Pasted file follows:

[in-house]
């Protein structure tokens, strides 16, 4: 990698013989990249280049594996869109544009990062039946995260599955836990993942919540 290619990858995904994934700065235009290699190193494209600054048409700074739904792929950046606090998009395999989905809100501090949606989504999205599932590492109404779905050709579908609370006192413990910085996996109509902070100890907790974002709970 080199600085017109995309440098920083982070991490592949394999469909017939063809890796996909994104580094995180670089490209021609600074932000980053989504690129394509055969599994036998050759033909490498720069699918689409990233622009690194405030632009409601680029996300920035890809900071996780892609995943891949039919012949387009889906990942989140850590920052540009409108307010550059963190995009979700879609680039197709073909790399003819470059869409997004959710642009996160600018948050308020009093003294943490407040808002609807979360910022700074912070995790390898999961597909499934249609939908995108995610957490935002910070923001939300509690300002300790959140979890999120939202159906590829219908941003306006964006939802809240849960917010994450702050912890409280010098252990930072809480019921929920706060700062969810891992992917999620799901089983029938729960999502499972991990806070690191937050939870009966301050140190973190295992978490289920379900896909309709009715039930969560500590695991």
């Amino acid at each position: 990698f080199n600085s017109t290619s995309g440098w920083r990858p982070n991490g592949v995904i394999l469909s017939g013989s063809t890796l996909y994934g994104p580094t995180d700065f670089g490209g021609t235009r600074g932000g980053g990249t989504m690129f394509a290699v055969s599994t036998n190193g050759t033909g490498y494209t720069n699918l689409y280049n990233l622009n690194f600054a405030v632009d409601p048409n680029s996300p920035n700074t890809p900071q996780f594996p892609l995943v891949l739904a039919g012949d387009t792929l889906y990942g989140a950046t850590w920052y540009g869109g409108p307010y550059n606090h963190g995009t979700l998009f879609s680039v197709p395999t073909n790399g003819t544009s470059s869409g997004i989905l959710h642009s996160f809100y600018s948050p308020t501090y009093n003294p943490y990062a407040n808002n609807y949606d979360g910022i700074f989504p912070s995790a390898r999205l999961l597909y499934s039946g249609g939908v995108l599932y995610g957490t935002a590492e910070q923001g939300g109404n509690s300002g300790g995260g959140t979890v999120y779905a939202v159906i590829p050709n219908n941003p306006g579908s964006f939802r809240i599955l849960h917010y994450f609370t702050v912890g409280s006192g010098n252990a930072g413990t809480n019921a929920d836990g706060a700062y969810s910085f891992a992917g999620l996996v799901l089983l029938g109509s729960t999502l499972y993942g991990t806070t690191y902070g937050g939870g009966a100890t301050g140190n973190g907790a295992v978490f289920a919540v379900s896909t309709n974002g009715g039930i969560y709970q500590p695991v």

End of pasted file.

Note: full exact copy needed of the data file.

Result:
[in-house]
């Protein structure tokens, strides 16, 4: 990698013989990249280049594996869109544009990062039946995260599955836990993942919540 290619990858995904994934700065235009290699190193494209600054048409700074739904792929950046606090998009395999989905809100501090949606989504999205599932590492109404779905050709579908609370006192413990910085996996109509902070100890907790974002709970 080199600085017109995309440098920083982070991490592949394999469909017939063809890796996909994104580094995180670089490209021609600074932000980053989504690129394509055969599994036998050759033909490498720069699918689409990233622009690194405030632009409601680029996300920035890809900071996780892609995943891949039919012949387009889906990942989140850590920052540009409108307010550059963190995009979700879609680039197709073909790399003819470059869409997004959710642009996160600018948050308020009093003294943490407040808002609807979360910022700074912070995790390898999961597909499934249609939908995108995610957490935002910070923001939300509690300002300790959140979890999120939202159906590829219908941003306006964006939802809240849960917010994450702050912890409280010098252990930072809480019921929920706060700062969810891992992917999620799901089983029938729960999502499972991990806070690191937050939870009966301050140190973190295992978490289920379900896909309709009715039930969560500590695991």
């Amino acid at each position: 990698f080199n600085s017109t290619s995309g440098w920083r990858p982070n991490g592949v995904i394999l469909s017939g013989s063809t890796l996909y994934g994104p580094t995180d700065f670089g490209g021609t235009r600074g932000g980053g990249t989504m690129f394509a290699v055969s599994t036998n190193g050759t033909g490498y494209t720069n699918l689409y280049n990233l622009n690194f600054a405030v632009d409601p048409n680029s996300p920035n700074t890809p900071q996780f594996p892609l995943v891949l739904a039919g012949d387009t792929l889906y990942g989140a950046t850590w920052y540009g869109g409108p307010y550059n606090h963190g995009t979700l998009f879609s680039v197709p395999t073909n790399g003819t544009s470059s869409g997004i989905l959710h642009s996160f809100y600018s948050p308020t501090y009093n003294p943490y990062a407040n808002n609807y949606d979360g910022i700074f989504p912070s995790a390898r999205l999961l597909y499934s039946g249609g939908v995108l599932y995610g957490t935002a590492e910070q923001g939300g109404n509690s300002g300790g995260g959140t979890v999120y779905a939202v159906i590829p050709n219908n941003p306006g579908s964006f939802r809240i599955l849960h917010y994450f609370t702050v912890g409280s006192g010098n252990a930072g413990t809480n019921a929920d836990g706060a700062y969810s910085f891992a992917g999620l996996v799901l089983l029938g109509s729960t999502l499972y993942g991990t806070t690191y902070g937050g939870g009966a100890t301050g140190n973190g907790a295992v978490f289920a919540v379900s896909t309709n974002g009715g039930i969560y709970q500590p695991v």